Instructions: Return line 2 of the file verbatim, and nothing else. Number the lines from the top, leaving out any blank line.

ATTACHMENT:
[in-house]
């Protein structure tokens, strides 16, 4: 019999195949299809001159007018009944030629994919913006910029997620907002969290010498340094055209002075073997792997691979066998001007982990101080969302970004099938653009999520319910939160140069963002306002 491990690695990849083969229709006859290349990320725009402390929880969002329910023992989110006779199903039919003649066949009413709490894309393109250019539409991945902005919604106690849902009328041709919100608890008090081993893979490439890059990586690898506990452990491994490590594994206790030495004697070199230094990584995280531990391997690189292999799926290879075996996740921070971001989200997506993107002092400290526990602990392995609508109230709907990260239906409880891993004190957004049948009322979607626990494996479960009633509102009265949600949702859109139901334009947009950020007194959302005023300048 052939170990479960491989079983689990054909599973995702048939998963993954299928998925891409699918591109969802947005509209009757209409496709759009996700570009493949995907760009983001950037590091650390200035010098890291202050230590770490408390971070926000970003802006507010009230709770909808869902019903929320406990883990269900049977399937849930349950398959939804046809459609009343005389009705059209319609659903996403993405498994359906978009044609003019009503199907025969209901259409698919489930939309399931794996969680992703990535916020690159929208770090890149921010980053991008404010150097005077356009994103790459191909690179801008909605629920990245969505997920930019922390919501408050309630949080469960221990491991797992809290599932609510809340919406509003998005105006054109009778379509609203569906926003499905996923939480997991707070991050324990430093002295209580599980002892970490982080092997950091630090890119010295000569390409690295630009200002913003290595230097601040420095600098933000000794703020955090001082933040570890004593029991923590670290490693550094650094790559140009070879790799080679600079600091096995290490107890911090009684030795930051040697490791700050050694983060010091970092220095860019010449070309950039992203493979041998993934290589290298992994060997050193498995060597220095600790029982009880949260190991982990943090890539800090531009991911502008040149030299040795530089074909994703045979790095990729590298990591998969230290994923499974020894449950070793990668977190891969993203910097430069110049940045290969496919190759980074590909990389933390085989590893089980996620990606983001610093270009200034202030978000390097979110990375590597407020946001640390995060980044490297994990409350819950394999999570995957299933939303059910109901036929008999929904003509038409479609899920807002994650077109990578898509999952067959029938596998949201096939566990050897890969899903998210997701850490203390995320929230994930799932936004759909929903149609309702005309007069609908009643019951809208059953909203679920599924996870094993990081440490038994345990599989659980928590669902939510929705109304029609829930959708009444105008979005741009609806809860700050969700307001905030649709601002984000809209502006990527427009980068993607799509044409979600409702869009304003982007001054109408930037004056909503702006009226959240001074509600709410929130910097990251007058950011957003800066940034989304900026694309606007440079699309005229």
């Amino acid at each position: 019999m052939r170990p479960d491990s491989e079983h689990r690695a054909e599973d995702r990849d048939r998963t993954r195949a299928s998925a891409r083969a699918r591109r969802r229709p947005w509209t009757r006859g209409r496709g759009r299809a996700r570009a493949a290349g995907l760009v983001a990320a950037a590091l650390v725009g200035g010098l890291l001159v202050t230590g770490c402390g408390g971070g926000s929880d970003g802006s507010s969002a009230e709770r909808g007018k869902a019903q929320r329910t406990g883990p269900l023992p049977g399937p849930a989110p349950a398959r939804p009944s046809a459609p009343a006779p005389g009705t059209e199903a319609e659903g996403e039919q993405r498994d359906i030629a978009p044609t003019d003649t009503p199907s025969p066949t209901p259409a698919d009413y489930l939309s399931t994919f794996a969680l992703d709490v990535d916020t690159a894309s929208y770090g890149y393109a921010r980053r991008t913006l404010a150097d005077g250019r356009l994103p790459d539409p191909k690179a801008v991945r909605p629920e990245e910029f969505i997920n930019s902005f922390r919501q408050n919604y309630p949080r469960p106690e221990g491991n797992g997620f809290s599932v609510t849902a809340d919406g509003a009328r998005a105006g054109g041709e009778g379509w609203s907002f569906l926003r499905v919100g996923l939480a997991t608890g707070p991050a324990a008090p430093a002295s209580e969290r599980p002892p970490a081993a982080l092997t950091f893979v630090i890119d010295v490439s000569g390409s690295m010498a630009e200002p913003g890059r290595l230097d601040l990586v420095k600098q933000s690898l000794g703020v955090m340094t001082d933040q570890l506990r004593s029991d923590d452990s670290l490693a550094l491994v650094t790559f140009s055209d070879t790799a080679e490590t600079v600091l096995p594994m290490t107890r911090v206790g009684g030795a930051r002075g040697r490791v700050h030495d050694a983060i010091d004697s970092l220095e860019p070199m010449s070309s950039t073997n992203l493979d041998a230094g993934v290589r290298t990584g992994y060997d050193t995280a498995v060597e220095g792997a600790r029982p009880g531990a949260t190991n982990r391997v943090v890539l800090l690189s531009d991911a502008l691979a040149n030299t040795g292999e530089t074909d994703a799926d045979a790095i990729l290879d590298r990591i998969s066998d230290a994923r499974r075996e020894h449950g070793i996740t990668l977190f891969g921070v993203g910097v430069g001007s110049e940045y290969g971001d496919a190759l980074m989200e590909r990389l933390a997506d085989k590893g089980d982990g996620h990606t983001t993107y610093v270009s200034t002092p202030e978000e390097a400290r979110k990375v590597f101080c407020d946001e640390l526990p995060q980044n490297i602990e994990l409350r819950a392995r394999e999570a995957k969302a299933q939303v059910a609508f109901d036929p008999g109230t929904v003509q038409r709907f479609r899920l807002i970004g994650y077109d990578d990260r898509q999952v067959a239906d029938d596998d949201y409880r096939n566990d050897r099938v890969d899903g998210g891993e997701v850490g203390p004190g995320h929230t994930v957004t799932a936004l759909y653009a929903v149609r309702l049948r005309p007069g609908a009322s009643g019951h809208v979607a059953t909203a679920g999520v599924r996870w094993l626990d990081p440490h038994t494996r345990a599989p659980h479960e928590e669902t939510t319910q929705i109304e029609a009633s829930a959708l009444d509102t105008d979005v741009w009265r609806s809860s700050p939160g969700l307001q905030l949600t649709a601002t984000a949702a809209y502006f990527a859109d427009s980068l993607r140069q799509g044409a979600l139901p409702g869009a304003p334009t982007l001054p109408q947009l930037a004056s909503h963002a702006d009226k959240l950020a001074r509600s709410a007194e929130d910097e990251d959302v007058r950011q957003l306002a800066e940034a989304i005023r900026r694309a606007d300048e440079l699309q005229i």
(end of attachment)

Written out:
């Protein structure tokens, strides 16, 4: 019999195949299809001159007018009944030629994919913006910029997620907002969290010498340094055209002075073997792997691979066998001007982990101080969302970004099938653009999520319910939160140069963002306002 491990690695990849083969229709006859290349990320725009402390929880969002329910023992989110006779199903039919003649066949009413709490894309393109250019539409991945902005919604106690849902009328041709919100608890008090081993893979490439890059990586690898506990452990491994490590594994206790030495004697070199230094990584995280531990391997690189292999799926290879075996996740921070971001989200997506993107002092400290526990602990392995609508109230709907990260239906409880891993004190957004049948009322979607626990494996479960009633509102009265949600949702859109139901334009947009950020007194959302005023300048 052939170990479960491989079983689990054909599973995702048939998963993954299928998925891409699918591109969802947005509209009757209409496709759009996700570009493949995907760009983001950037590091650390200035010098890291202050230590770490408390971070926000970003802006507010009230709770909808869902019903929320406990883990269900049977399937849930349950398959939804046809459609009343005389009705059209319609659903996403993405498994359906978009044609003019009503199907025969209901259409698919489930939309399931794996969680992703990535916020690159929208770090890149921010980053991008404010150097005077356009994103790459191909690179801008909605629920990245969505997920930019922390919501408050309630949080469960221990491991797992809290599932609510809340919406509003998005105006054109009778379509609203569906926003499905996923939480997991707070991050324990430093002295209580599980002892970490982080092997950091630090890119010295000569390409690295630009200002913003290595230097601040420095600098933000000794703020955090001082933040570890004593029991923590670290490693550094650094790559140009070879790799080679600079600091096995290490107890911090009684030795930051040697490791700050050694983060010091970092220095860019010449070309950039992203493979041998993934290589290298992994060997050193498995060597220095600790029982009880949260190991982990943090890539800090531009991911502008040149030299040795530089074909994703045979790095990729590298990591998969230290994923499974020894449950070793990668977190891969993203910097430069110049940045290969496919190759980074590909990389933390085989590893089980996620990606983001610093270009200034202030978000390097979110990375590597407020946001640390995060980044490297994990409350819950394999999570995957299933939303059910109901036929008999929904003509038409479609899920807002994650077109990578898509999952067959029938596998949201096939566990050897890969899903998210997701850490203390995320929230994930799932936004759909929903149609309702005309007069609908009643019951809208059953909203679920599924996870094993990081440490038994345990599989659980928590669902939510929705109304029609829930959708009444105008979005741009609806809860700050969700307001905030649709601002984000809209502006990527427009980068993607799509044409979600409702869009304003982007001054109408930037004056909503702006009226959240001074509600709410929130910097990251007058950011957003800066940034989304900026694309606007440079699309005229």